Taylorism came under the leadership of Frederick W. Taylor in the early twentieth century (Spring, 2011). Taylorism was known as pre-packaged scientific management like factory workers working under controlled environments. According to Au (2011), teachers use standardized testing and scripted curriculum in a controlled corporate environment in classrooms. Because of this pre-packaged curriculum, there are rigid controls placed on teachers and the curriculum is viewed as teaching to the standardized tests instead of teaching to student needs and styles. Teachers are viewed as forming factory workers through these controlled environments. School administrators, teachers, and legislators must realize the need for individualized student needs in how they plan, teach, and assess achievement. Not all students learn in the same methods; therefore, not all students can be assessed with the same techniques. Students at the pre-k level can be assessed through observation and interview as well as through forms of standardized testing. Older students can be assessed in similar methods based on their learning styles; however, standardized testing should not be the final assessment measures in determining student knowledge and achievement. These assessment techniques require more work on administrators and teachers, but allow them to perform more professionally rather than as factory-controlled workers.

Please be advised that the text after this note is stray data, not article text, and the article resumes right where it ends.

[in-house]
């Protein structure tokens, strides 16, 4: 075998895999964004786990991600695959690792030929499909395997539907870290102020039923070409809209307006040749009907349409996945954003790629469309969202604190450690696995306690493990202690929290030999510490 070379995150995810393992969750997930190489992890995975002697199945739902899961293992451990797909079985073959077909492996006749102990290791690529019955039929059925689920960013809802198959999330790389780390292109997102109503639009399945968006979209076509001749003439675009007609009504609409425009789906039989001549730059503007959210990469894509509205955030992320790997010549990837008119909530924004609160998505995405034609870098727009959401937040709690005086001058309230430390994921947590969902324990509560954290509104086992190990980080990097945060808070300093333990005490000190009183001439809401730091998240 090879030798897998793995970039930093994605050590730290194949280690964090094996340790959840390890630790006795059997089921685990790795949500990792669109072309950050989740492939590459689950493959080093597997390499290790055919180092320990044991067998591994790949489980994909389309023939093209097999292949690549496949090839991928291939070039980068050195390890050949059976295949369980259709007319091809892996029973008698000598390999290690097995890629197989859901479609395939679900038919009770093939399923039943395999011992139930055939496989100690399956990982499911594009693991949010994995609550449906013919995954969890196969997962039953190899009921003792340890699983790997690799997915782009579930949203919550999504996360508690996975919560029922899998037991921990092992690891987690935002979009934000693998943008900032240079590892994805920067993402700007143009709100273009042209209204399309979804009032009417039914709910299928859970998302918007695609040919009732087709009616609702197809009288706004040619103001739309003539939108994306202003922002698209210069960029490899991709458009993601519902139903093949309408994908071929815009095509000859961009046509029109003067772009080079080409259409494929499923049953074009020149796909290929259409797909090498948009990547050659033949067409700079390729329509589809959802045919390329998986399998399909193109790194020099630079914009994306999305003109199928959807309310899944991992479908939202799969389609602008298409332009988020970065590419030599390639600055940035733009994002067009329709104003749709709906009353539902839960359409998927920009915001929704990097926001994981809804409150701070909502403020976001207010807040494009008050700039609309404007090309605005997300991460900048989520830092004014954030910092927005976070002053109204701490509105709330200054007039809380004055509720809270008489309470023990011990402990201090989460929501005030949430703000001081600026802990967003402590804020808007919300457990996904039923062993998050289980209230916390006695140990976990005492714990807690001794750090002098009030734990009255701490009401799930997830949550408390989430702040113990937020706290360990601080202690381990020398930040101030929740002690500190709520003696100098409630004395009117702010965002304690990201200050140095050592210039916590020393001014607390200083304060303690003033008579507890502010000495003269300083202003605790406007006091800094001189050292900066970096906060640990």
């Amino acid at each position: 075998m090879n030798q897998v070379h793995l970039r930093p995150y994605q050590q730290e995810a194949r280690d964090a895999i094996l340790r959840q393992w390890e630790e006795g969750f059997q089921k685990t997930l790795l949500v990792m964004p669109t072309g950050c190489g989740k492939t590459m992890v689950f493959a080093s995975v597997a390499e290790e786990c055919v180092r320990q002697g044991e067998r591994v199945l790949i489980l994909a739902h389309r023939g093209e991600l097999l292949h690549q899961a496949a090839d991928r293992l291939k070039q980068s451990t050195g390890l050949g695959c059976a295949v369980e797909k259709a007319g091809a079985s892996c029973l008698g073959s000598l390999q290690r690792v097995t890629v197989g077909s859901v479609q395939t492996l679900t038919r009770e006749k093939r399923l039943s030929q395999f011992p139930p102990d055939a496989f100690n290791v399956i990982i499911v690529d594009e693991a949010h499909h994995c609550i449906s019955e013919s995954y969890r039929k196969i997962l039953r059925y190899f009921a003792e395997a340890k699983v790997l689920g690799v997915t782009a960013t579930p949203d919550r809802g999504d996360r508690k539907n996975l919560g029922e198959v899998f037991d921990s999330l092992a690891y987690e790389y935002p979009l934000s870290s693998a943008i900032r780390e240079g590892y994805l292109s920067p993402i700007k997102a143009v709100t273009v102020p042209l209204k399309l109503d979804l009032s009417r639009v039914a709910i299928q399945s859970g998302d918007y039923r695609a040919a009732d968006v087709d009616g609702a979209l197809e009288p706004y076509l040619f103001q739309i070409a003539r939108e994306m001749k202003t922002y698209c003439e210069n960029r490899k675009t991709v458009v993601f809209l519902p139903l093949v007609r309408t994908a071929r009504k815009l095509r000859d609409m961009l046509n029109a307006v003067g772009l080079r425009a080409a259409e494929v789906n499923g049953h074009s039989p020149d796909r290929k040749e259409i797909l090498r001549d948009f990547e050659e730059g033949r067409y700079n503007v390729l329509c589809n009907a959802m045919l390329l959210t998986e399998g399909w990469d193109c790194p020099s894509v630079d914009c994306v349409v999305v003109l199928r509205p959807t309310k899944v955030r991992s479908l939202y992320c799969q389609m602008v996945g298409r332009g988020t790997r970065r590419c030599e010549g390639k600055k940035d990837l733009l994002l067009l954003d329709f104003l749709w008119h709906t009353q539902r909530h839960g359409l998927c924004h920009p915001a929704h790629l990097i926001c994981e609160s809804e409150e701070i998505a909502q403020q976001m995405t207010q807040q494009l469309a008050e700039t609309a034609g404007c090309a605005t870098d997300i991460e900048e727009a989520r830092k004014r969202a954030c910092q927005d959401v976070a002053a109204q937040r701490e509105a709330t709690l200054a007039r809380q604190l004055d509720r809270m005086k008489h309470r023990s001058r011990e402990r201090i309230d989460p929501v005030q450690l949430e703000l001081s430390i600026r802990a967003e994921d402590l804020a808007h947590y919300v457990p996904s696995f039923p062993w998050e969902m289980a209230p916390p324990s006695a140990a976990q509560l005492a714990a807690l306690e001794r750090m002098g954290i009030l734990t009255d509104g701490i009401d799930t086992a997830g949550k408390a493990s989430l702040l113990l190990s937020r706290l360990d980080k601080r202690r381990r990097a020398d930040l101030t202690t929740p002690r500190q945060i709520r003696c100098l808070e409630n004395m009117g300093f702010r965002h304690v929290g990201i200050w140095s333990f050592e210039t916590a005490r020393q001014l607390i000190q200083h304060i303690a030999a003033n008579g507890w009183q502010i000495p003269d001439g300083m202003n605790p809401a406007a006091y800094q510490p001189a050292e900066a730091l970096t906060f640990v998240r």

Spring, J. (2011). The American School: A Global Context from the Puritans to the Obama Era. New York, NY: McGraw-Hill.
Au, W. (2011). Teaching under the new Taylorism: high-stakes testing and the standardization of the 21st century curriculum. Journal Of Curriculum Studies, 43(1), 25-45. doi:10.1080/00220272.2010.521261